Office of the Chief Information Officer

United States Department of Agriculture

FAQs

Q. What is the Paperwork Reduction Act (PRA)?

A. The Paperwork Reduction Act of 1995 (P.L. 104-13) 44 USC, Chapter 35, is a law governing the collection of information by government agencies from members of the public.  Under the PRA, government agencies planning to conduct or sponsor a collection must obtain OMB approval prior to undertaking the collection.  In general, the PRA applies to collections involving:

  • 10 or more members of the public
  • identical or standardized questions (regardless of the number of questions)

Q. Is OMB approval required if the collection is resulting from an Executive Order or is statutorily required?

A. The Paperwork Reduction Act is a law and must be complied with regardless of the origin or reason for the collection.


Q. Does the Paperwork Reduction Act apply to collections:

  • that are voluntary in nature?
  • that don’t involve any forms?
  • that are conducted over the telephone?
  • performed as a part of a focus group or roundtable?
  • where only one question is asked?
  • that will only be conducted one time?
  • that is a part of a pilot project or program?

A. In accordance with the PRA, OMB approval must be obtained prior to collecting information in any situation where 10 or more individuals are involved, and the questions are standardized in nature.


Q. Who should I contact if I have questions on whether OMB approval is required or to seek guidance on preparing an information collection approval request package?

A. Every agency has an Information Collection Clearance Contact.  The Departmental Information Clearance Officer resides within the Office of the Chief Information Officer (OCIO) and interfaces between the agencies and OMB.


Q. What is the process for obtaining OMB approval for a collection?

A. In general, there are four steps to preparing and submitting and information collection request for OMB approval.

Step 1 Prepare and publish a notice in the Federal Register to provide a 60-day period for the public to comment on the reporting and record keeping requirements associated with the information collection.

Step 2 Prepare an information collection approval request package.  A complete package should contain the following items in the order listed:

  • Signed OMB 83-I;
  • Supporting Statement;
  • Spreadsheet (grid) showing number of respondents, responses, burden hours and cost;
  • Copies of forms, instructions, or other collection instruments, if applicable (e.g., focus group scripts, surveys); and
  • Copies of pertinent statutes and/or regulations or other reference materials related to the collection (e.g., OIG/GAO audits or studies substantiating the need for the collection, copies of documents published because of previous collection efforts).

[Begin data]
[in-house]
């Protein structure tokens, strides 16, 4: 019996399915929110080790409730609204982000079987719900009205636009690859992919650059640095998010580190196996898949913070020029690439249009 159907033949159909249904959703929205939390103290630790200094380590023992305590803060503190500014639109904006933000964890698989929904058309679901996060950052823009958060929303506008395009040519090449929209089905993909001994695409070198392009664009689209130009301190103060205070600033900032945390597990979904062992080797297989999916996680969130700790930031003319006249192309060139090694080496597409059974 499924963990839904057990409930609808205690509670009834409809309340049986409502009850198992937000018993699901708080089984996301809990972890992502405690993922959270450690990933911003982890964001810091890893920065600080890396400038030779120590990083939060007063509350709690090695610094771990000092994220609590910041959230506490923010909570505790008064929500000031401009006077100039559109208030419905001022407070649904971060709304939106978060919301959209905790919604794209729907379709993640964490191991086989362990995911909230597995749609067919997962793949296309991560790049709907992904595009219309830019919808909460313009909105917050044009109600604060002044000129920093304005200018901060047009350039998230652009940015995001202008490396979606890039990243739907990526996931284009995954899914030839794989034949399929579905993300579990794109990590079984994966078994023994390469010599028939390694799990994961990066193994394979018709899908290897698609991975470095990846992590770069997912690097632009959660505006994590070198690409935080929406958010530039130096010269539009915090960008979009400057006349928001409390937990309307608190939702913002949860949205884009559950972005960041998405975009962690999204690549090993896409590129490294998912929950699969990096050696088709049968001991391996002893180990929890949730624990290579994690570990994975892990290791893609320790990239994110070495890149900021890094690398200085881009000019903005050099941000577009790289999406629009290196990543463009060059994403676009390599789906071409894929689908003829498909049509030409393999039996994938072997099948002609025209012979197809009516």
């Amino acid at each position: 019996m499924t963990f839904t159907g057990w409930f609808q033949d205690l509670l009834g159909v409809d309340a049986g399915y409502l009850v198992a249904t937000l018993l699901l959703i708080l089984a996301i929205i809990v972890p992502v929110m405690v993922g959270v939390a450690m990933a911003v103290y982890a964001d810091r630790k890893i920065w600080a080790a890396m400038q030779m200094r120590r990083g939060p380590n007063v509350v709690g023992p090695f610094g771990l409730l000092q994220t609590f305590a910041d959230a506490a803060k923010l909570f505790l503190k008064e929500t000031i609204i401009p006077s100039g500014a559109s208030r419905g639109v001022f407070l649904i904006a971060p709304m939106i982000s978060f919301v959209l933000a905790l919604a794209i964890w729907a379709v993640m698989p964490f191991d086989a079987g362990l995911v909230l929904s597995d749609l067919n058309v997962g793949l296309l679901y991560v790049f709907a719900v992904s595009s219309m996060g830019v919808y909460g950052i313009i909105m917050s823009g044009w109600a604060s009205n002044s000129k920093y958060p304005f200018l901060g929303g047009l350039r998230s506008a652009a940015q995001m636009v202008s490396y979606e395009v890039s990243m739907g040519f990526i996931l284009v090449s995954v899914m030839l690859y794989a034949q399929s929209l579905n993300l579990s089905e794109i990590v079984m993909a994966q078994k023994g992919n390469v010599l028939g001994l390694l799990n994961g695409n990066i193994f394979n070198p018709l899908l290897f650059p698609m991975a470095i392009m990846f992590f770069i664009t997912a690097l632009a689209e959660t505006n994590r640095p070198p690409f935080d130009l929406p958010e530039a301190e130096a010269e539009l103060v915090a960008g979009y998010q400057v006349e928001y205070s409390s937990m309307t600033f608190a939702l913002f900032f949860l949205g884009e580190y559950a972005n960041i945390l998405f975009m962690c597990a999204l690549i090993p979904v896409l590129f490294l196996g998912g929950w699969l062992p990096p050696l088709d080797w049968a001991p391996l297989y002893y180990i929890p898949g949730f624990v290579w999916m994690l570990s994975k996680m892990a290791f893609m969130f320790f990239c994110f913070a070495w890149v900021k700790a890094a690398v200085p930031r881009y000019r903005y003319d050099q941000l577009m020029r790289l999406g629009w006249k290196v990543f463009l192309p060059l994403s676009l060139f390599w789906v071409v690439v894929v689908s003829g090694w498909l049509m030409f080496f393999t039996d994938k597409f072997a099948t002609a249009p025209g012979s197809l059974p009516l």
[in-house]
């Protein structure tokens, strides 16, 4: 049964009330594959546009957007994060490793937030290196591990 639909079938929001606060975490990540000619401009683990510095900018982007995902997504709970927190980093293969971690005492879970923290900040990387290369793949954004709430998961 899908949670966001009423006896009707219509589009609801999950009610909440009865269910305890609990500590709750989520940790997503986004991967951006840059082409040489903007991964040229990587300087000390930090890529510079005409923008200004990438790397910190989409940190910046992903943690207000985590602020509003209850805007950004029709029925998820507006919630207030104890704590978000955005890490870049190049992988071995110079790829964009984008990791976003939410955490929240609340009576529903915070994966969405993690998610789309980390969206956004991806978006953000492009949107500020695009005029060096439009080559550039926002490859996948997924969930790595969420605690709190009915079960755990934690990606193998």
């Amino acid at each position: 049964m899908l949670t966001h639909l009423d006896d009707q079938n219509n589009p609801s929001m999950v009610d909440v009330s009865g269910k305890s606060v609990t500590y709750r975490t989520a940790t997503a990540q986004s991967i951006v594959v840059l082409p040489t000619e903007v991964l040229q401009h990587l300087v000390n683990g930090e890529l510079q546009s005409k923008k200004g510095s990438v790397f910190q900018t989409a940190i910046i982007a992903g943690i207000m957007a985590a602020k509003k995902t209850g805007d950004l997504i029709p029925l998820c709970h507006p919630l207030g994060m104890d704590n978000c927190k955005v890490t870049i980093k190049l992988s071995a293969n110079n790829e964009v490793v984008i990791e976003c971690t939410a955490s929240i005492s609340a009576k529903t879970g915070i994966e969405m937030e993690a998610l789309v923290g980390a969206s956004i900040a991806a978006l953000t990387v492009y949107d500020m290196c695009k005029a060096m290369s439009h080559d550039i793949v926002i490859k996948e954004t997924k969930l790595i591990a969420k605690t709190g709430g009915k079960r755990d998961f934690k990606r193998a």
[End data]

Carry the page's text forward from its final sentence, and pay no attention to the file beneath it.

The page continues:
Step 3 Forward the submission to your Agency Information Collection Clearance Contact for review and uploading into ROCIS prior to forwarding it through the Department.

Step 4 The Departmental Information Collection Clearance Officer reviews the collection for quality and potential duplication across the Department prior to submitting the collection in ROCIS to OMB.

NOTE: The length of time for obtaining OMB approval averages 8 months including the time required to obtain internal clearances on the Federal Register notice, the 60-day public comment period and the 60 days OMB must review and act on each request.


Q. What happens if an agency has already conducted a collection for which OMB approval was not obtained? What happens if an agency does not obtain OMB approval for a future collection?

A. The Paperwork Reduction Act is a law and failure to comply with the requirements of the Act is breaking the law.  The Chief Information Officer (CIO) is the senior policy official for USDA responsible for Departmental compliance with the PRA.  When OMB becomes aware of a violation of the Paperwork Reduction Act it is brought to the CIO’s attention.  If the violation is not resolved in a timely manner, the issue is raised in OMB’s management chain and can result in official Departmental reprimands and may have budget implications.

If an unapproved collection has already occurred and it is ongoing it nature, the agency should bring the violation to the attention of the Departmental Information Collection Clearance Officer and work to resolve the violation as soon as possible.  If an unapproved collection is conducted and it is a one-time collection, there is no further action that an agency can take to rectify the violation in the short term.  

Annually, each agency must submit a summary of information collection activity for the previous fiscal year and a forecast for the coming fiscal year.  This summary must also include a description of each violation and the action taken, if any, to resolve the issue.  

While the consequences of violating the Paperwork Reduction Act do not involve fines or jail sentences, there are legal ramifications to conducting or sponsoring a collection of information without OMB approvals.  When a collection occurs without approval, USDA leaves itself open to lawsuits from individuals in the public.